Given that insulin is absolutely deficient in people with Type 1 Diabetes, the regimen has to replicate the normal physiological insulin profile for the glucose levels to be controlled.
The daily insulin profile: normal vs type 1 diabetes
Normally, insulin is secreted by the ß-cells in the pancreas at a low, steady rate in the background all day.
This basal insulin controls the glucose produced by the liver (and, to a lesser extent by the kidneys) during periods of fasting and in between meals:
The basal bolus insulin regimen provides the two forms of insulin – daily dose of basal insulin and rapid-acting insulin doses to provide the meal-related bolus. An insulin pump provides the same pattern, but the basal rate can be adjusted to fit a more physiological profile of basal insulin – lower rates overnight, higher rates at dawn and lower rates again during the day.
None of the rapid-acting insulins or the bolus function in the pump are as quick in their action as endogenous insulin. Carbohydrate absorption occurs more rapidly than the onset of action of rapid-acting insulin, the post-meal glucose levels can be erratic simply because of this mismatch.
Basal insulin replaces the background insulin that controls the fasting and pre-meal glucose levels.
The options for basal insulin include:
Although the injected insulins have a “flat” profile, they actually peak at ~6 hours, and the duration of action is 20 – 26 hours, depending on the insulin. They are generally injected once daily but may be given twice daily.
Basal insulin is best given in the morning or at bedtime to minimize the risk of overnight hypoglycemia.
These are formulated to provide a mixture of bolus action insulin and intermediate-duration basal insulin.
Pre-mixed insulins include:
They are a convenient option for people who refuse to inject insulin multiple times every day. However, these cannot provide a physiological insulin profile, so the resulting glucose levels can never be ideal in people with type 1 diabetes.
They are not generally recommended in type 1 diabetes because of their variable absorption and because their fixed dosing does not allow for variation in the carbohydrate content of meals.
The insulin analogues include Apidra, Humalog and Novorapid and are preferred over the older Actrapid because their onset and peak action occurs much earlier.
Peak action is similar for all of them, occurring at ~1 hour. Their duration of action is 3-4 hours.
In the pump, the dose is delivered as a bolus with a similar onset of action and the duration is set in the pump for 3 or 4 hours. The insulins used in a pump are Humalog and Novorapid.
Estimating the dose of basal insulin
For most people with type 1 diabetes, the dose of basal insulin = body weight ÷ 4.
In a pump, this daily basal dose translates as the hourly basal rate = basal dose ÷ 24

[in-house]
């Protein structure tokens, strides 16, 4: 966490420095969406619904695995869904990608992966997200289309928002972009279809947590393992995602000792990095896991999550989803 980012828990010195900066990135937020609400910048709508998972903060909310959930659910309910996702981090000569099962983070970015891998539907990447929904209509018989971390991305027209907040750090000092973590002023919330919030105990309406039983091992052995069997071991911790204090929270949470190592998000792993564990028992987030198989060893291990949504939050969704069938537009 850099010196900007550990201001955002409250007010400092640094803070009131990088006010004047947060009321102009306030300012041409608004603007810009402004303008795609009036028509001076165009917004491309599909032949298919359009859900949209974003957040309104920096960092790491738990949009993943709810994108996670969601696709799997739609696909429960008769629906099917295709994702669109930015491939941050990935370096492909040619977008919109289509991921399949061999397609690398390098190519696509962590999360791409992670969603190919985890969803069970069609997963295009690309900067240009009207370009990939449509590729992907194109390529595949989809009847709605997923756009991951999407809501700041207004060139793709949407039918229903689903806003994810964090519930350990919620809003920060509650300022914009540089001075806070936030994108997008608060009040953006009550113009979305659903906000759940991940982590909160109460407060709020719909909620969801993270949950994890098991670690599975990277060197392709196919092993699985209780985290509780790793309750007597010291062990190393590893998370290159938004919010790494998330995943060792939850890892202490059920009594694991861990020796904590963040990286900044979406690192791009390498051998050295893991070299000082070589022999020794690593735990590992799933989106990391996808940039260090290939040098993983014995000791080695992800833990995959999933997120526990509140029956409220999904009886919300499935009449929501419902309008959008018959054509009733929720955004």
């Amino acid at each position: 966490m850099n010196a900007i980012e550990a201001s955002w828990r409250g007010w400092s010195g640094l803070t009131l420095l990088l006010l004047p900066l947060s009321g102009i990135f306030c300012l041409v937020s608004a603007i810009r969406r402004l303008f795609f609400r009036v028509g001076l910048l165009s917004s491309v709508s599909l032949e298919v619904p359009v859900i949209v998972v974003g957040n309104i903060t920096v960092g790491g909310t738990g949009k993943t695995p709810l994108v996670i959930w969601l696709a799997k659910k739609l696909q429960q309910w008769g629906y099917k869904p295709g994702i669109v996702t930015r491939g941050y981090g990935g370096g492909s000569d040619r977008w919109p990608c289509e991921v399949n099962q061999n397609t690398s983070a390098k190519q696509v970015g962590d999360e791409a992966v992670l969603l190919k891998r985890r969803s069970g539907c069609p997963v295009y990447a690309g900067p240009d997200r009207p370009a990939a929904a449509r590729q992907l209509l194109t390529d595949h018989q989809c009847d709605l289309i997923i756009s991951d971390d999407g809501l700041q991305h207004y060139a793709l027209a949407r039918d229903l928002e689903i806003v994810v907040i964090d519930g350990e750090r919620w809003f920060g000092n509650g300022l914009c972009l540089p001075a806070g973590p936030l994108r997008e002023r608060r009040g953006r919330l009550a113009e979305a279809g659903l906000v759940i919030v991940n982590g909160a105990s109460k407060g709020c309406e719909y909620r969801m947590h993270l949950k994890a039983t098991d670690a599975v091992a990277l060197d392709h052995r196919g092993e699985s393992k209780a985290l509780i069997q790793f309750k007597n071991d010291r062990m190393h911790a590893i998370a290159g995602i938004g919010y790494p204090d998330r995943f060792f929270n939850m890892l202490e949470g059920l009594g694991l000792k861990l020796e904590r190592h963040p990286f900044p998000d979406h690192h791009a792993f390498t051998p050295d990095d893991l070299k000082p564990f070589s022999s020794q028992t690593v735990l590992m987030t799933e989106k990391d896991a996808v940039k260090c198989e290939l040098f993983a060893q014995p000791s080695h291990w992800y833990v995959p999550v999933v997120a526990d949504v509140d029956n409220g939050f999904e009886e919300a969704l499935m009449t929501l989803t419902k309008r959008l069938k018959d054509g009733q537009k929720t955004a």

The basal insulin dose will increase with weight gain, illness or stress and later pregnancy. It needs to decrease with weight loss, renal or liver impairment, dialysis and the first trimester of pregnancy.
Estimating the doses of bolus insulin
The dose of rapid-acting insulin that is given with meals depends on two things:
Patients can learn how to recognise and count carbohydrates with a dietitian and diabetes educator. These skills allow your patient to adjust their insulin doses freely to match what they eat and to lower glucose levels with confidence. They will learn how to use these calculations:
Remember, it takes 2 – 3 hours for the insulin to have its full effect. That means that if you are trying to lower the glucose level, check it again in 2 hours’ time. Any time earlier, the insulin will not have had time to work.
If your patient is not able to count carbohydrates, work with a dietitian to estimate their typical intake of carbohydrate at meal times and use this as the regular meal time dose. Your patient can use the correction factor to calculate the extra insulin dose that is needed to lower high glucose levels.
The other alternative is to set a dose for meals based on their weight and basal insulin dose. A correction dose can be added to this for higher glucose levels. An estimated dose for meals would be body weight ÷ 12.
Eg. For a 60 kg woman, her insulin regimen could be set up as:
How to start insulin
When your patient has just been diagnosed, start a basal bolus insulin regimen from day 1. If your patient is an adolescent or adult, there is a good chance that they still have endogenous insulin circulating, so the doses will need to be lowered to prevent hypoglycemia. This may persist for years after the diagnosis, so be guided by the glucose levels as to their own insulin requirements.
A safe starting regimen of insulin would be:
Refer your patient to a dietitian and diabetes educator to learn about carbohydrate counting and how to use their insulin safely to correct for high glucose levels.
How to change basal insulins
If you want to change the basal insulin, you may need to adjust the doses because these insulins are not all equivalent.
How to handle insulin
Side effects of insulin
Although insulin is an essential treatment for diabetes, it can cause side effects, particularly at higher doses. These can be minimized by keeping insulin doses as low as possible. This is best achieved by adhering to the lifestyle tips that improve insulin sensitivity.
Side effects include: